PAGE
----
1 The snowdrops at the farm have actually been blooming since mid-January. With this warm spurt, they are now blooming like crazy!
2 Snowdrops, or Galanthus, are in the Amaryllis family, and they usually bloom in my gardens in early March.
3 These spring-flowering colchicums are blooming in the woodlands.
4 As are these Eranthis hyemalis, or buttercups.
5 Crocuses are popping up everywhere.
6 As are doffodils
7 With their swollen buds, these daffodils will be blooming in a day or two!
8 There is color beneath the linden trees. You may recall that two autumns ago, we planted these beds with 116,000 blue spring-flowering bulbs.
9 The crocus tommasinianus ‘Whitewell Purple’ are blooming away!
10 Even though they're blooming quite early, it's good to see that these crocuses are multiplying below ground very nicely.
11 The honeybees have so many flowers to visit!
12 It's very interesting to see how active the hives are in late February.
13 My pair of Black Welsh Mountain Sheep may be wondering why they grew such thick and warm fleeces for such a mild winter.
14 As mentioned in a blog last week, the witch-hazel is in full bloom, another plant that honeybees love to visit.
15 Witch-hazel is a medicinal plant and extracts from its bark and leaves are used in lotions for treating bruises and insect bites and other soothing lotions for the skin.
16 These delicate flowers are Puschkinia, members of the hyacinth family and are growing right outside a doorway. Look closely and you'll see the finely detailed, sky-blue stripes that adorn each floret.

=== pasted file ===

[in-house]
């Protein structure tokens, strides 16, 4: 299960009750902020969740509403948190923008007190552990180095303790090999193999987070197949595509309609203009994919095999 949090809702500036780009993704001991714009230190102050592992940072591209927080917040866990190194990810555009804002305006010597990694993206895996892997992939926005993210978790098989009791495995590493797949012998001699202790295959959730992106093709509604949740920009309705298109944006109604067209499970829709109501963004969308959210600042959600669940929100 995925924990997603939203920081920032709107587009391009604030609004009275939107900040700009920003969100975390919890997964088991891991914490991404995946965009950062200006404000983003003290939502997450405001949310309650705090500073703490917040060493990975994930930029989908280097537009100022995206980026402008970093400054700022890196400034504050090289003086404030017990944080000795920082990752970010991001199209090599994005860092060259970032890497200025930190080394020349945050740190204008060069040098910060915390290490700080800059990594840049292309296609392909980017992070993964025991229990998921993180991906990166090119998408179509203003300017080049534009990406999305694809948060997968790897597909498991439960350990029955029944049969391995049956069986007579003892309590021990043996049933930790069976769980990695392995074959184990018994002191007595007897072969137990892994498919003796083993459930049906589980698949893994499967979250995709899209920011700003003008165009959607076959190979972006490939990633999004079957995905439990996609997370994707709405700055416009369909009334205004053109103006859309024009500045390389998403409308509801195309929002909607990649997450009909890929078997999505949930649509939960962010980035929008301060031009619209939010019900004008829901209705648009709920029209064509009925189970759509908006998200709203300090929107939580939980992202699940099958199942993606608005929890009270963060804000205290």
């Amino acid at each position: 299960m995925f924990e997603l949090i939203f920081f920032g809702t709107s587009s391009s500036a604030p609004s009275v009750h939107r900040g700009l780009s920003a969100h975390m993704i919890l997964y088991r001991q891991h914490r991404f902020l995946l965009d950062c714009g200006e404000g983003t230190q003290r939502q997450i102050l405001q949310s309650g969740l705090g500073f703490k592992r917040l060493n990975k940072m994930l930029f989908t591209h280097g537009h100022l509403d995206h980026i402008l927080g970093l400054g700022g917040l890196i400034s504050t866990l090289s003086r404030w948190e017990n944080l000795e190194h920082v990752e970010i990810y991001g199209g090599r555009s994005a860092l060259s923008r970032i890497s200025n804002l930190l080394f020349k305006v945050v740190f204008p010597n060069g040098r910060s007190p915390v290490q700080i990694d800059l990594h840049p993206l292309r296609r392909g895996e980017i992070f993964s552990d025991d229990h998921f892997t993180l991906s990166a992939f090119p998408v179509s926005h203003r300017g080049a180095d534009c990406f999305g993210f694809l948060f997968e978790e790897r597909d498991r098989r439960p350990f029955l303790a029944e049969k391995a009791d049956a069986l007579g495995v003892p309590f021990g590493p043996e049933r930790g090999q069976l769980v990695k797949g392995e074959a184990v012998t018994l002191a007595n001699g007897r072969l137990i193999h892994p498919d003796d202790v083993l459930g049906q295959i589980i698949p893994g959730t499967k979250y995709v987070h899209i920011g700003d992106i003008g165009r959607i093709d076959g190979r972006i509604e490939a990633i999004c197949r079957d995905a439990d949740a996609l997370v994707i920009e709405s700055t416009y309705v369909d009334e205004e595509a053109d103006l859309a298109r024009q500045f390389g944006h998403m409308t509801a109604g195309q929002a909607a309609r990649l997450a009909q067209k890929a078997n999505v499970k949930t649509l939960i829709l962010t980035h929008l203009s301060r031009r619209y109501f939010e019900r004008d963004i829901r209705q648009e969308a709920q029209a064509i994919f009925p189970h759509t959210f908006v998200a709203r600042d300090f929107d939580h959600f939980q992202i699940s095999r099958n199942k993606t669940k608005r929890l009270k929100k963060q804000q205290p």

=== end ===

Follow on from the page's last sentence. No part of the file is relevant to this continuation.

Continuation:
17 Another crocus in the woodland
18 Inside the toasty greenhouse, my rex begonias are blooming away.
19 These rather insignificant flowers grow upon tall stems.
20 Begonia 'Selph's Mahogany'
21 Begonia 'Northern Lights'
22 The African violets are also blooming nicely.
23 This mottled purple one is called ShaZam.
24 And this striped one is Yukako.
25 And this one is Sassy Sadie.
26 I call these Christmas orchids and they are in full bloom.
27 A closer look at these amazing flowers
28 The many colors of each flower are so unusual.
29 A gorgeous spotted yellow orchid
30 Another amazing orchid in bloom
31 The sweet face of a white Phalaenopsis orchid
32 A rather exciting bromeliad flower
33 This aloe plant is blooming.
34 The tubular flowers of aloe are densely clustered on a long stem.
35 This tall, spiny cactus is flowering.
36 This is a cactus mimic succulent called Trichodioadema denesum. It flowers abundantly.
37 This is a type of kalanchoe, a genus of flowering succulents that....
38 Is in full bloom with bell-shaped flowers.
39 The still unopened and unusual flower of an Aristolochia, or Dutchman's pipe
40 Even the papyrus in the water garden is blooming.
41 And so is the Rhypsalis next to the water garden. Rhypsalis is a genus of epiphytic cacti.
42 Rhipsalis is also called mistletoe cactus.
43 We are now inside the hoop house where many tropical plants are stored for the winter. This is a clivia, a herbaceous evergreen with fabulous blooms.
44 The colors of clivia range from yellow to orange to red.
45 Camellia Japonica is sometimes called the rose of winter and is a member of the tea family.
46 These flowers are scented geraniums and they are edible, with flavors ranging from rose, to lemon, to nutmeg.
47 This giant kalanchoe, also known as donkey ears, is blooming in the lower greenhouse. Its flowers are rather nondescript.
48 Unlike citrus blooms, which are so highly fragrant. This is the flower of a Buddha's hand citron.
49 And this is a young Buddha's hand citron fruit.
50 More citrus flowers
51 And more citrus fruit
52 These are figs. Fig trees do not produce visible flowers. Rather, the flower blooms inside the fruit itself.